COVID-19 is causing an outbreak of illness around the world and in British Columbia. CLBC funded service providers may have questions and concerns related to safety of individuals, families and staff and to business continuity planning. CLBC will be working with service provider associations and groups to help respond.
CLBC will keep this page updated to address questions we are receiving from service providers.
There has been some information floating around on the internet that people should be using N95 masks rather than surgical masks as the new mask standard for preventing the spread of COVID-19. Is this true?
Surgical masks remain the PPE (Personal Protective Equipment) mask standard for preventing the spread of COVID-19.
Surgical masks should be worn in all CLBC sector workplace situations where six feet of social distancing between individuals is not possible, and, if possible, all CLBC workplaces should consider wearing masks at all times when two or more people are in the same room regardless of social distancing.
Where can I find training and information about preventing COVID-19 infection?
The following links provide helpful information and guidance:
Courses from the Provincial Health Services Authority –
- Infection Prevention and Control Practices for Direct/Professional Clinical Care Providers
- COVID-19: Community Health Worker Education
Videos from the Provincial Health Services Authority –
- How To Don and Doff Personal Protective Equipment (PPE)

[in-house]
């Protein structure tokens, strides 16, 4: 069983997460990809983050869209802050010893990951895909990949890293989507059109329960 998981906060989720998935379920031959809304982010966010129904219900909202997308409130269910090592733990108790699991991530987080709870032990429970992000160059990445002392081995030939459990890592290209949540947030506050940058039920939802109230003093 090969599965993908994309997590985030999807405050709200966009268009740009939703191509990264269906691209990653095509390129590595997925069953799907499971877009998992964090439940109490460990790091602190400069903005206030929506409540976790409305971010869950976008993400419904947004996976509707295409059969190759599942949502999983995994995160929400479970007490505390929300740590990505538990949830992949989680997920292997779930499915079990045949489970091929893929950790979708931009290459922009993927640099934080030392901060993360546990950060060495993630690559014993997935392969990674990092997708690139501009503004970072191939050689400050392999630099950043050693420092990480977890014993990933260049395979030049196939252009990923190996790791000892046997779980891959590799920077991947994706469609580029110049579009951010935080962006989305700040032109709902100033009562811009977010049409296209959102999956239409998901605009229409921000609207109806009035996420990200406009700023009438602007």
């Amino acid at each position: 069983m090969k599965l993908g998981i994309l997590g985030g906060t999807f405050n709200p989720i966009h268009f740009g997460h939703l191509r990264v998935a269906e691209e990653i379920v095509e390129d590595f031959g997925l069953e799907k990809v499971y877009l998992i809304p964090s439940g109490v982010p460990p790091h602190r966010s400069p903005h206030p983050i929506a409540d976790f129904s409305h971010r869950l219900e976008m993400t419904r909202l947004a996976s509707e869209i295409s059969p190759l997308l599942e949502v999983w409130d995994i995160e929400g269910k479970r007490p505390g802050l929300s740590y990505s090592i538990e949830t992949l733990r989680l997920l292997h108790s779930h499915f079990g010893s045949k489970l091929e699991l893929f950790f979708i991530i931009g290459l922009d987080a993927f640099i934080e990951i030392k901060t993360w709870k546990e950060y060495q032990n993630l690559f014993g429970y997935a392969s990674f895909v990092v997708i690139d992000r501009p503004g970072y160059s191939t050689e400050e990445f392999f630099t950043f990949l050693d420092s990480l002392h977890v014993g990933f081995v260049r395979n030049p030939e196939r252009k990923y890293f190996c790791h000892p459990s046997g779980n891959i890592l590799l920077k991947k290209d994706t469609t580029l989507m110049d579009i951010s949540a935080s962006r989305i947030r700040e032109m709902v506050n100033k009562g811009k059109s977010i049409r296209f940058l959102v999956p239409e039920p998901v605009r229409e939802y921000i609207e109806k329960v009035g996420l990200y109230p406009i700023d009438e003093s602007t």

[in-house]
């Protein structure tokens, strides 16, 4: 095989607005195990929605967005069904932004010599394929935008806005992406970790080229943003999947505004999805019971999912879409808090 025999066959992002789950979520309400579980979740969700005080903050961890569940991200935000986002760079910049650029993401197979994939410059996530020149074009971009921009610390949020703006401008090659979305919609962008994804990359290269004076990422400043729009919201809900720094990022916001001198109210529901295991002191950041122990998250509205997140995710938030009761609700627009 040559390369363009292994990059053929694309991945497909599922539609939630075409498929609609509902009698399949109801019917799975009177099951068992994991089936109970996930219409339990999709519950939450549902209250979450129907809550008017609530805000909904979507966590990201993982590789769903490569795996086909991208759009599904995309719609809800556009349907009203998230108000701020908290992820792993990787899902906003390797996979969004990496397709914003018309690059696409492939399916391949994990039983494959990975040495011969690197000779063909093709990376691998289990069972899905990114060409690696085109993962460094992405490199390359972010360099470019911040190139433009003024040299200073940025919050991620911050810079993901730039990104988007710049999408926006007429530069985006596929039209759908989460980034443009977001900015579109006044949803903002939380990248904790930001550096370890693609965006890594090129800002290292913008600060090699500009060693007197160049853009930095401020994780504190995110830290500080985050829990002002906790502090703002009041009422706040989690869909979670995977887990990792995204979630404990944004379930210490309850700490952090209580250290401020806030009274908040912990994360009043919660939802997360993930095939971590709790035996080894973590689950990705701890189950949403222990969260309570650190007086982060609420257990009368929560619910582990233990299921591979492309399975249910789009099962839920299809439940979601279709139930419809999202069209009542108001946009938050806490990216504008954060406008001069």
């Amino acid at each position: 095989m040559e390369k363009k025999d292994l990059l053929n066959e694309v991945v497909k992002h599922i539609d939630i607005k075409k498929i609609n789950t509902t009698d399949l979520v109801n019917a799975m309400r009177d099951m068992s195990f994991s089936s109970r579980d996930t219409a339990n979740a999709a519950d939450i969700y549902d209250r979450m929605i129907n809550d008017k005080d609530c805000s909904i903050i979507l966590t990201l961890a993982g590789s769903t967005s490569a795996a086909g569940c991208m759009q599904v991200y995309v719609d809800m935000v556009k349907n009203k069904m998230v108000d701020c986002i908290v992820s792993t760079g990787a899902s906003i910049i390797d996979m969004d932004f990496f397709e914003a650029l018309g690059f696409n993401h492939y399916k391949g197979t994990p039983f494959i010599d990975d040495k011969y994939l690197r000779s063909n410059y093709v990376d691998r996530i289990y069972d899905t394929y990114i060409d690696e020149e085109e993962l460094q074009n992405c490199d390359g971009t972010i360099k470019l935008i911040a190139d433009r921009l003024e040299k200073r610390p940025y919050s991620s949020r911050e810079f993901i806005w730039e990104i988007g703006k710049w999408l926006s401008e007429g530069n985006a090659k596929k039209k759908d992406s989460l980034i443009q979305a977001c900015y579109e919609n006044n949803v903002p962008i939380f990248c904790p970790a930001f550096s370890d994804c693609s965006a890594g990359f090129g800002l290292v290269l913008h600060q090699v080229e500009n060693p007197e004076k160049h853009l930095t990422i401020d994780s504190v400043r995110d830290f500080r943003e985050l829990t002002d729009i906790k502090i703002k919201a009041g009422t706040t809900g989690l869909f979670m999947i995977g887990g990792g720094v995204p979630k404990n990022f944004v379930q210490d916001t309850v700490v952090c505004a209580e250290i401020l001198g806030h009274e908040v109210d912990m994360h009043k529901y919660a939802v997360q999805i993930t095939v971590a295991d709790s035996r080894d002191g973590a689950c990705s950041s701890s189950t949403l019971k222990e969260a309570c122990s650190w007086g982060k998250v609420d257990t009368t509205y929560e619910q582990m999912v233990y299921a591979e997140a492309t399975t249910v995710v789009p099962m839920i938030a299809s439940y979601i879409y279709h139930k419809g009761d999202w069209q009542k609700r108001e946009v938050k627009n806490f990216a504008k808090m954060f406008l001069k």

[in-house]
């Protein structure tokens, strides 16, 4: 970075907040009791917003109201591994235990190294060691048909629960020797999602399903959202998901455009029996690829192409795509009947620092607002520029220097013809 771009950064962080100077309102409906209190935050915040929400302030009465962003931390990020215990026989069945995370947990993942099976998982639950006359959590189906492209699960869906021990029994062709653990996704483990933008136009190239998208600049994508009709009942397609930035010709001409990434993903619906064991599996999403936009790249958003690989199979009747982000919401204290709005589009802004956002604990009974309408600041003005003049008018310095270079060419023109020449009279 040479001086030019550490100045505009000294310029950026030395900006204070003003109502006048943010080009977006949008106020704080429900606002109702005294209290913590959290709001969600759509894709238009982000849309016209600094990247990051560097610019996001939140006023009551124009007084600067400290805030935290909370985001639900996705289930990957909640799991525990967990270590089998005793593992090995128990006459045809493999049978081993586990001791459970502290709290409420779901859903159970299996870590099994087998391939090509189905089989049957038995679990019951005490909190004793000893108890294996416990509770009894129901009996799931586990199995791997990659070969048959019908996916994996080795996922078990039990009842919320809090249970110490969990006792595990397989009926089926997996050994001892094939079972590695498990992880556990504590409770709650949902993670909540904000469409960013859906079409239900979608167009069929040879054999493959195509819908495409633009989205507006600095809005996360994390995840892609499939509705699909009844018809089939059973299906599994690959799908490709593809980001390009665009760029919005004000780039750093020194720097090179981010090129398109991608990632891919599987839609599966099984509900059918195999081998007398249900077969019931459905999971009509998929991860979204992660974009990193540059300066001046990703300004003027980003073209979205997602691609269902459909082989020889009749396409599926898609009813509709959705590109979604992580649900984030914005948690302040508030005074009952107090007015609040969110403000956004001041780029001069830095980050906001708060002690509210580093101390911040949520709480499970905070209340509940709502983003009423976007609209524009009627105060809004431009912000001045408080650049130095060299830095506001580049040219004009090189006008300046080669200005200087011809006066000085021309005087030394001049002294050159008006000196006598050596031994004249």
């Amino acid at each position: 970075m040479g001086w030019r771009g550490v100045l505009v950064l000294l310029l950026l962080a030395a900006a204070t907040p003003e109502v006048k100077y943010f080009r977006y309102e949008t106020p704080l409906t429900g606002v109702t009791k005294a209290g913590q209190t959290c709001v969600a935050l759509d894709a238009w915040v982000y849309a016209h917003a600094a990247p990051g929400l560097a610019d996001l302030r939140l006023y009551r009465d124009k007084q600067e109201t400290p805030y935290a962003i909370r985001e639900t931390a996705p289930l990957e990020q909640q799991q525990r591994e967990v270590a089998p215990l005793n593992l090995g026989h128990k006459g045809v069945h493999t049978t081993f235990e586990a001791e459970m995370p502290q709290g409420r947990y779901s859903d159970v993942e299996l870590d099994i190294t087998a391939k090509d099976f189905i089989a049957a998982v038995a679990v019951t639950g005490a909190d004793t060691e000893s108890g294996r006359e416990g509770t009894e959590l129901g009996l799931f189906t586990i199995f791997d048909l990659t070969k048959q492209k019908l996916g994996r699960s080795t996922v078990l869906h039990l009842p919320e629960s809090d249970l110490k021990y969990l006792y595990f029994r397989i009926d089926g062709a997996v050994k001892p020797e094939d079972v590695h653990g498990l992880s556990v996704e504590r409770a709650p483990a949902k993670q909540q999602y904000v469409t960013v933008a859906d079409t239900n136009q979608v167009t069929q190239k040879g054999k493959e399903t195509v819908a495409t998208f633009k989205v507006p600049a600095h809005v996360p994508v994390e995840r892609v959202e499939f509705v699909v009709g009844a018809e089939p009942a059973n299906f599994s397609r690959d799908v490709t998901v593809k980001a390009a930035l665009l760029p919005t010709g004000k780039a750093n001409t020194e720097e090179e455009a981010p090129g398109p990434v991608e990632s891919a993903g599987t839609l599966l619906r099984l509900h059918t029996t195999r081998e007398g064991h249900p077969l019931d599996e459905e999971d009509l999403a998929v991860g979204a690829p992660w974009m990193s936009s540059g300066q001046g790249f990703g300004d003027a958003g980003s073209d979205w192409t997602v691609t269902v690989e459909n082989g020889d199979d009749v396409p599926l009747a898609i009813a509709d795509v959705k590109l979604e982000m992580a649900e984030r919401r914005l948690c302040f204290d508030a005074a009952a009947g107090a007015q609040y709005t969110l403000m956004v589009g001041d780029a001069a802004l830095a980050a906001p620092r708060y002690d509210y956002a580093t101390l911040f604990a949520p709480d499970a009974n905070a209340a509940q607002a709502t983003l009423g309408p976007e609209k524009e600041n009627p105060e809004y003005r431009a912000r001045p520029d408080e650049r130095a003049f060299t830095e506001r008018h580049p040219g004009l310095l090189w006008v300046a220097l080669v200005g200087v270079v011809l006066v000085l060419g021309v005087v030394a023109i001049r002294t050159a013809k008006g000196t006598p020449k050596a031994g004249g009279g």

- How To Remove Personal Protective Equipment (PPE)
Resources and websites –
- Donning and doffing Personal Protective Equipment (PPE)
- Droplet and contact precautions
- Cleaning and disinfectant for public settings
- VCH Practice Alert - Appropriate use of procedure Masks and N95 Respirators
- Personal Protective Equipment (PPE) resources from the BC Centre for Disease Control
- Controlling Exposure: Protecting Workers from Infectious Disease – WorkSafeBC
Where do I find out more about the COVID virus?
You can find regular updates from these web sites: Public Health Officer and Ministry of Health statements, BC Centre for Disease Control, HealthLink BC, the Public Health Agency of Canada, and the World Health Organization.
In an effort to allow 811 health-care professionals to support more people who are experiencing COVID-19 symptoms or who require assistance with other health issues, the Province has created a dedicated phone service to provide British Columbians non-medical information about COVID-19. This includes the latest information on travel recommendations and social distancing, as well as access to support and resources from the provincial and federal governments. British Columbians can reach service representatives seven days a week, from 7:30 a.m. to 8 p.m., by calling 1-888-COVID19. Information is available in more than 110 languages.
What is the most important thing my agency should be doing now?
Service providers, like the general public, should be taking direction from our public health experts from the web sites above. The top priority at this time is to provide information to individuals, families and staff about how to prevent transmission:
- Stay home and away from others if you or your family are sick.